muscular appearance even when they already look fit or muscular; muscle dysmorphia causes one to think that he or she is still small and weak. It starts affecting men (and also a percentage of women) in their late teens, usually when they begin to have access to weightlifting, and estimates of men affected number in the hundred thousands. Athletes are likely to be affected by a body image disorder because of the correlation between how they look and how they perform in sports. People affected with muscle dysmorphia also tend to have low self-esteem that’s tied to their physique—they could have been either too thin or too fat during their formative years. It could be as innocuous as a guy constantly checking his body out in the mirror, or as extreme as skipping work or social events because he’d rather work out. What’s worse is that in their minds, they could never achieve the look they’re aiming for, worsening their self-esteem and sense of self-worth. Like with most body image disorders, there’s no magical cure for muscle dysmorphia. Right now, the only way to combat it is to retrain how an affected person thinks about himself and approaches exercise, often through cognitive-behavioral techniques and therapy. What’s also important is that gym buffs who may be spending too much time pumping iron should be aware, so they don’t end up falling further into the trap.

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CR AF T

MAKE IT FELT

Inspire some Christmas cheer with these charming tree ornaments TEXT, STYLING, AND PHOTOGRAPHY INA AMOR MEJIA

FELT SNOW BALL ORNAMENTS What you’ll need: Plain white felt cut into 6 circles (about 3” diameter) Medium-sized needle and white thread Scissors Twine or string

Procedure: 1. Fold each circle right in the middle, running your finger on the crease. 2. Join 2 folded circles by aligning their creases, with their folded “petals” pointing outward. Sew the 2 pieces together along their creases with a simple running stitch. Don’t cut the thread. 3. Fold each circle so the 2 pieces look like one single circle, joined in the middle with the stitch. 4. Put the second pair of circles on top on either side, aligning their creases on the middle, sew them together on the crease.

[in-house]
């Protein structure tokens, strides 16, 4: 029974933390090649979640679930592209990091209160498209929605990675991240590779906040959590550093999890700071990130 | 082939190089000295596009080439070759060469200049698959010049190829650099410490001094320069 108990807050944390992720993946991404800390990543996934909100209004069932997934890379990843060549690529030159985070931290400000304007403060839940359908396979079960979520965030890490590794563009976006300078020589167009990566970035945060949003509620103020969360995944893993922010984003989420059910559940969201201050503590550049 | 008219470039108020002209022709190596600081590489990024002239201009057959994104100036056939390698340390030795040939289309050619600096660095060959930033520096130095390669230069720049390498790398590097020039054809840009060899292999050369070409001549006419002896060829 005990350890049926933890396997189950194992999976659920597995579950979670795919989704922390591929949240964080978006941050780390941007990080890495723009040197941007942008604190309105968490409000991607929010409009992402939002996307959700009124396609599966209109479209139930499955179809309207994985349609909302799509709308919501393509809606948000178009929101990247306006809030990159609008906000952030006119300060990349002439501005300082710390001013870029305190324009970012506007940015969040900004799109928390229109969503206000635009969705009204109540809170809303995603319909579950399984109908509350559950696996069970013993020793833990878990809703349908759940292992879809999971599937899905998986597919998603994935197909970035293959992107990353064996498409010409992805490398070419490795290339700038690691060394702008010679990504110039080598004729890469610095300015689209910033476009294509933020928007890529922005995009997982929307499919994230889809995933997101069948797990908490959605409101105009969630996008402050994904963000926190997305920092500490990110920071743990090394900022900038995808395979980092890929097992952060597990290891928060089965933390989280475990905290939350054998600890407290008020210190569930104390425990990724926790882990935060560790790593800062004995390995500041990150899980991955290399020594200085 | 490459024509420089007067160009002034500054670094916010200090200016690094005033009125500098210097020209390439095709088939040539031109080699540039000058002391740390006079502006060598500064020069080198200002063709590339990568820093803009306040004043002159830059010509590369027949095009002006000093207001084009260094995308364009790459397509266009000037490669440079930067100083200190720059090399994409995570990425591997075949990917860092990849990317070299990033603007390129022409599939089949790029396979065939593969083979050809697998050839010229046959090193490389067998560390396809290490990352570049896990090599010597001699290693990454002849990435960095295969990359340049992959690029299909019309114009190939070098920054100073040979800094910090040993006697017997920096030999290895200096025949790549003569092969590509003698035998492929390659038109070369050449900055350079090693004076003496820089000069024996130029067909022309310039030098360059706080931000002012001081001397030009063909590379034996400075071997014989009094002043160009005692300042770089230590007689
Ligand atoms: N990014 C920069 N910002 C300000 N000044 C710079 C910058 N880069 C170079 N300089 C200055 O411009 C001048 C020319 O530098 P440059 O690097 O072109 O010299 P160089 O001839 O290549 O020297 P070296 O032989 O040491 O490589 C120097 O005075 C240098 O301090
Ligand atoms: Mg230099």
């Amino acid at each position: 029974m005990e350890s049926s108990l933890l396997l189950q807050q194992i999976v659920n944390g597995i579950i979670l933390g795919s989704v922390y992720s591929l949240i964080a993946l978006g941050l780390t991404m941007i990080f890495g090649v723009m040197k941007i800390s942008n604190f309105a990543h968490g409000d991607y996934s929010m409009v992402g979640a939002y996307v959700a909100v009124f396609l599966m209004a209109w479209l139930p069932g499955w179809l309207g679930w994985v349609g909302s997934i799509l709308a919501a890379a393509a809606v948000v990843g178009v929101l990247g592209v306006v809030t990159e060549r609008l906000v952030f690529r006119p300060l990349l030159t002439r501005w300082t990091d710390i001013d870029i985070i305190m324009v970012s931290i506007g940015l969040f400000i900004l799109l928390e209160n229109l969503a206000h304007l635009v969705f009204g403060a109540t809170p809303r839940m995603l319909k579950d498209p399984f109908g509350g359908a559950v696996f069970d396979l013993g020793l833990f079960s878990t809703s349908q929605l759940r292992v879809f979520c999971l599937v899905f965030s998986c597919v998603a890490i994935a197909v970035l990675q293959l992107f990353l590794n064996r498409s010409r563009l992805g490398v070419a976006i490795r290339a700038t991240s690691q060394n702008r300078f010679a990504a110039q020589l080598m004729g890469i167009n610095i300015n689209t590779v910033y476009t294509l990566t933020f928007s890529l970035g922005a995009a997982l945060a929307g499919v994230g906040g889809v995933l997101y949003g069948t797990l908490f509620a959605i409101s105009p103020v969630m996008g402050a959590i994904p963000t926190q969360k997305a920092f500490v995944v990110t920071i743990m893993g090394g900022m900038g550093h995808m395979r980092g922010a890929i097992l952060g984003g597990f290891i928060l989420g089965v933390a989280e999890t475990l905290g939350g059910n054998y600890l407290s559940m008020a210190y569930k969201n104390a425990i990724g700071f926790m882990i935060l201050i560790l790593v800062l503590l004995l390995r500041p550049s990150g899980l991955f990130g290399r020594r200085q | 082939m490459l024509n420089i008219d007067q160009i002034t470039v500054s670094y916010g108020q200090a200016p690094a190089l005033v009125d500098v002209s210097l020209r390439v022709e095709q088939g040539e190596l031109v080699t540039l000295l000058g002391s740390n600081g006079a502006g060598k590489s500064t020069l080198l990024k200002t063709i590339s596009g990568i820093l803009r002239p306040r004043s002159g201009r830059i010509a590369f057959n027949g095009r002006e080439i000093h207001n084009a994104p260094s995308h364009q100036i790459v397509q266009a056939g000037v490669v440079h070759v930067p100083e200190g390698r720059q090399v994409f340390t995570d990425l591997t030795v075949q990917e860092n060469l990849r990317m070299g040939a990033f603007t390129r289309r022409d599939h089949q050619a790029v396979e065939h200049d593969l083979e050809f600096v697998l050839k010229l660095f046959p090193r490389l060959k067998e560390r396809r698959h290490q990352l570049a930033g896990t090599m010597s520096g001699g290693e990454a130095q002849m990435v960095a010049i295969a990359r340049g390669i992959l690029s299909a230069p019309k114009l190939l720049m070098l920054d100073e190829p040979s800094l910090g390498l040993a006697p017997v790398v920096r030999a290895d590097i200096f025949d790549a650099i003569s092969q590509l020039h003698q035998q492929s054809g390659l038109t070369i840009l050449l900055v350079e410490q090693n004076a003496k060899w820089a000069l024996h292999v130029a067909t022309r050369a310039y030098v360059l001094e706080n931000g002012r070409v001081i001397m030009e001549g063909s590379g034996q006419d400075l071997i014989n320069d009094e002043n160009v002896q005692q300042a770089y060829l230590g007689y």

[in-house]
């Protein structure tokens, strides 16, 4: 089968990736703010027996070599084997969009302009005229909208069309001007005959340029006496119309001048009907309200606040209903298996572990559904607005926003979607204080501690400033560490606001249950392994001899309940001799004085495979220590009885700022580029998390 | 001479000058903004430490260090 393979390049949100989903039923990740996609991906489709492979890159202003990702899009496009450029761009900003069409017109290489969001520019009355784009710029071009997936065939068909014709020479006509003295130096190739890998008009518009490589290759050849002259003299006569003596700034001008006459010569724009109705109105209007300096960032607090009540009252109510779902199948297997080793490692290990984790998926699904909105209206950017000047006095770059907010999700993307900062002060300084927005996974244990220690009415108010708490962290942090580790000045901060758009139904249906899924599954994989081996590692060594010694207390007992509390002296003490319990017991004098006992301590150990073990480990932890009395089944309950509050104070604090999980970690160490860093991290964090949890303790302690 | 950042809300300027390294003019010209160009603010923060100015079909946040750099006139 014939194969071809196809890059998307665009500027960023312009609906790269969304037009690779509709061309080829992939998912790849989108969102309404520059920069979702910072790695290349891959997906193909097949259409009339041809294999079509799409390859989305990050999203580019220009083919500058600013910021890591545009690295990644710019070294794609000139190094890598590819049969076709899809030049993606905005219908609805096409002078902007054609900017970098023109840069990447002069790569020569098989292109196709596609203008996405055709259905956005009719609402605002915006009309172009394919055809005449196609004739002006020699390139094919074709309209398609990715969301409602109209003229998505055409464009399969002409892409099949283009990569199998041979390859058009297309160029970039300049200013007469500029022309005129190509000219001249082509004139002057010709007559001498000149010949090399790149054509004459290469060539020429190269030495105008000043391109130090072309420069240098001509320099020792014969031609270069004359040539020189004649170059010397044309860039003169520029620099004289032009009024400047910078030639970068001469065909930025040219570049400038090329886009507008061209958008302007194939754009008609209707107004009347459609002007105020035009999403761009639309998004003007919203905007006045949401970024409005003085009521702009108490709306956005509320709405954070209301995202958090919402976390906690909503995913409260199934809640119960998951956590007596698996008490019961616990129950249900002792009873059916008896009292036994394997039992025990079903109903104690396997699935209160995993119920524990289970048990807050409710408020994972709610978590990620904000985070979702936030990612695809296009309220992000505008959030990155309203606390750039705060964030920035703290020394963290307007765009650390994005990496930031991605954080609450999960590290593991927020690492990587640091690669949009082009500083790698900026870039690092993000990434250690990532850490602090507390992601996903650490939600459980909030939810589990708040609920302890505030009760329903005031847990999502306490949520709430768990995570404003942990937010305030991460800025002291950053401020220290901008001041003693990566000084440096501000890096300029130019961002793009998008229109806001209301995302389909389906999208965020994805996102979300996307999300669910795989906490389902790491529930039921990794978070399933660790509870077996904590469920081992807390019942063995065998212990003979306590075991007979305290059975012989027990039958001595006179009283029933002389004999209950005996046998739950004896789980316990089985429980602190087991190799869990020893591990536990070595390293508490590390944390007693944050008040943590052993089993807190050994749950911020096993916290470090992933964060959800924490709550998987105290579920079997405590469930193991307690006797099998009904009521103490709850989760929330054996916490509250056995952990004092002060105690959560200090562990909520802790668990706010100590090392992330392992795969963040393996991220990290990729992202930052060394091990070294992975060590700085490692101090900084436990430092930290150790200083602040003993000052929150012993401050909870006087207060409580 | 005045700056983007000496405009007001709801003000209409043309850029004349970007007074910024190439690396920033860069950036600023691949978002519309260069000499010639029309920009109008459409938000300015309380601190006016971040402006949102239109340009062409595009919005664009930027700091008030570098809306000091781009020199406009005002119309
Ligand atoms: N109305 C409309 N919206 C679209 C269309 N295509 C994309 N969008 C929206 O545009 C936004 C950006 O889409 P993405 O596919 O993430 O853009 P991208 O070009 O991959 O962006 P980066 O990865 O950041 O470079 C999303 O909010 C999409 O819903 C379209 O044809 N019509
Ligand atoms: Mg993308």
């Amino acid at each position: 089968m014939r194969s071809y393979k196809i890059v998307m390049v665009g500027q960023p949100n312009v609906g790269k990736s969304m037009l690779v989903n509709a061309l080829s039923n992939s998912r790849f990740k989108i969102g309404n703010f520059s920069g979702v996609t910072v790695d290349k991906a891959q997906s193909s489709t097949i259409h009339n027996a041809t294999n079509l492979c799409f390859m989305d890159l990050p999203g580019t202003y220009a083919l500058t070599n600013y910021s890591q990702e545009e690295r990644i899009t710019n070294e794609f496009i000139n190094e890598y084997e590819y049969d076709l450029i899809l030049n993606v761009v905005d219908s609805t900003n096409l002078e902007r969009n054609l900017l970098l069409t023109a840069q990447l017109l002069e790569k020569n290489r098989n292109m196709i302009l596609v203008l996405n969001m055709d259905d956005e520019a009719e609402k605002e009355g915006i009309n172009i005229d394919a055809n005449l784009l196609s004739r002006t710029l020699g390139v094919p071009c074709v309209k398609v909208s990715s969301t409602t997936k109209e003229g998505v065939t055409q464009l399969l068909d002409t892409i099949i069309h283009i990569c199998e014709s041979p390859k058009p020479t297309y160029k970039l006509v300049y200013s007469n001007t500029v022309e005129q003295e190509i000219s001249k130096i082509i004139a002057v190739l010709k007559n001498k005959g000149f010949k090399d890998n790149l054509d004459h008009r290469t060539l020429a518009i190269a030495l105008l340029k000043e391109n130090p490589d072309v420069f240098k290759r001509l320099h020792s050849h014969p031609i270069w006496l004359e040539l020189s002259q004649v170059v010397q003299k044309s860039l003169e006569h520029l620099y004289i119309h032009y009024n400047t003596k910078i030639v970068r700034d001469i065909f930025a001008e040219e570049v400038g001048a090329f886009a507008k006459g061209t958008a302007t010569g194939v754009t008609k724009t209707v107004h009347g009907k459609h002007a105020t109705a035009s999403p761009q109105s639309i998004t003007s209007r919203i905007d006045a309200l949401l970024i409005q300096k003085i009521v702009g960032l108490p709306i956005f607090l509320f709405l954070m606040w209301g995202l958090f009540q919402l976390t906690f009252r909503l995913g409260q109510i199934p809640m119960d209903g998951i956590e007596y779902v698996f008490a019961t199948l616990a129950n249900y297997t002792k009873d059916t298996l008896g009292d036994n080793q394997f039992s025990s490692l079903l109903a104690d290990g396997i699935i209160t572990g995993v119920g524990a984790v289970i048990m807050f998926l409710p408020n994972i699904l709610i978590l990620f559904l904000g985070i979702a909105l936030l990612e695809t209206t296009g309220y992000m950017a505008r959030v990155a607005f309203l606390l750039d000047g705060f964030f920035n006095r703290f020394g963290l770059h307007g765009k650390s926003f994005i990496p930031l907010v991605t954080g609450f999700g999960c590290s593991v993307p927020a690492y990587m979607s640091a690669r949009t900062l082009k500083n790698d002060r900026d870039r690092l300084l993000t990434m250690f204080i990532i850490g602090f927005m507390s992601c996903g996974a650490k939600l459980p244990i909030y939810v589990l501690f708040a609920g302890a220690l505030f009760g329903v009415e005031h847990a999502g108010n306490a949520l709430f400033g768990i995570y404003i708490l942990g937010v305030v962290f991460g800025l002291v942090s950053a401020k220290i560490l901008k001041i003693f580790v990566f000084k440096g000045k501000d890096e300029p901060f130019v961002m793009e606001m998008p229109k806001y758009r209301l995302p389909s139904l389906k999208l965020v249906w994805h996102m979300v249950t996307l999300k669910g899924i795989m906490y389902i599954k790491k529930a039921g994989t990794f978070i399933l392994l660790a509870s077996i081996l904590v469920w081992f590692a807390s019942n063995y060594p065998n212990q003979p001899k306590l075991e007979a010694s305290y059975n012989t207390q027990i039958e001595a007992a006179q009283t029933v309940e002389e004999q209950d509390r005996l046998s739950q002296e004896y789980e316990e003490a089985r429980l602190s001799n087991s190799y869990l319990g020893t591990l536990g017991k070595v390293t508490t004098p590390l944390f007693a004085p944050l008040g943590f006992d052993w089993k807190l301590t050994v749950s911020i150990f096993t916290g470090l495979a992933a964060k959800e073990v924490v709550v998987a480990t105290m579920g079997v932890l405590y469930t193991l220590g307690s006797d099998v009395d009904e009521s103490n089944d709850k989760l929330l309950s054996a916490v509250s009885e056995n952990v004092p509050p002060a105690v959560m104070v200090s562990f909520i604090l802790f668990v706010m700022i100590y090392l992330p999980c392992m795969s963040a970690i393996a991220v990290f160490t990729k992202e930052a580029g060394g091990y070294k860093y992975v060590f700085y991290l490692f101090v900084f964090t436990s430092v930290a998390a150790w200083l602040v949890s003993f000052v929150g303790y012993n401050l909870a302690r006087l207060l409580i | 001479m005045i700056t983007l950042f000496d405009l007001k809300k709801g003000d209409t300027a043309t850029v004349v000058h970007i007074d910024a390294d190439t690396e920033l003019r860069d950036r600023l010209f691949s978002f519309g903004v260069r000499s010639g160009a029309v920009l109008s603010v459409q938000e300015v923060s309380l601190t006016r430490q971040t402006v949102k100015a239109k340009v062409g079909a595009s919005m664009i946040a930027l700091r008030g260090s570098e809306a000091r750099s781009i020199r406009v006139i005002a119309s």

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5. Repeat with the final pair of circles the same way, making sure the previous circles are folded, and your last stitch goes through the middle of all the aligned creases. Knot the thread. 6. Using the needle, pull out the knotted thread through one of the petals to the top of the ornament so you have two pieces of thread sticking out on top. 7. Loop a piece of twine, and work the thread into its knot to form the loop for hanging. 8. You can sew the petals together at the lower bottoms to keep them fanned out.

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SPACE

WALLS OF INFLUENCE

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SPACE Andrea Mago took her children, Olivia and Lily, into consideration when designing the home. Apart from her daughters’ rooms, all the common areas are also childproof.

How a shared exacting vision has built this family’s dream home from the ground up TEXT SEPTEMBER GRACE MAHINO PHOTOGRAPHY TAMMY DAVID

Having a peg, for some reason, has gotten a bad rep, as if it were a cop out, a sign of a lack of imagination. Andrea Mago, however, is more than happy to divulge the different and long-compiled pegs that have helped build the dream home that she and her young family now live in. “Our [master] bathroom is inspired by the Banana Republic store,” she says of the 20-square meter space anyone would be content to live in. “The walk-in closet, its shelves, by Massimo Dutti; I literally took photos for the furniture-makers to copy.” In fact, almost all of the furniture in the two-story L-shaped house came to be that way, with Mago and her husband commissioning carpenters in Pampanga to create pieces that fit in with their vision, built one peg at a time. The result is an American colonial-style house that somehow marries the clean beauty of a showroom and the comforting, lived-in feel that makes home home. Cool neutral tones and the illusion of one room flowing into the other greet visitors from the foyer, and sunlight filtered in through windows high up near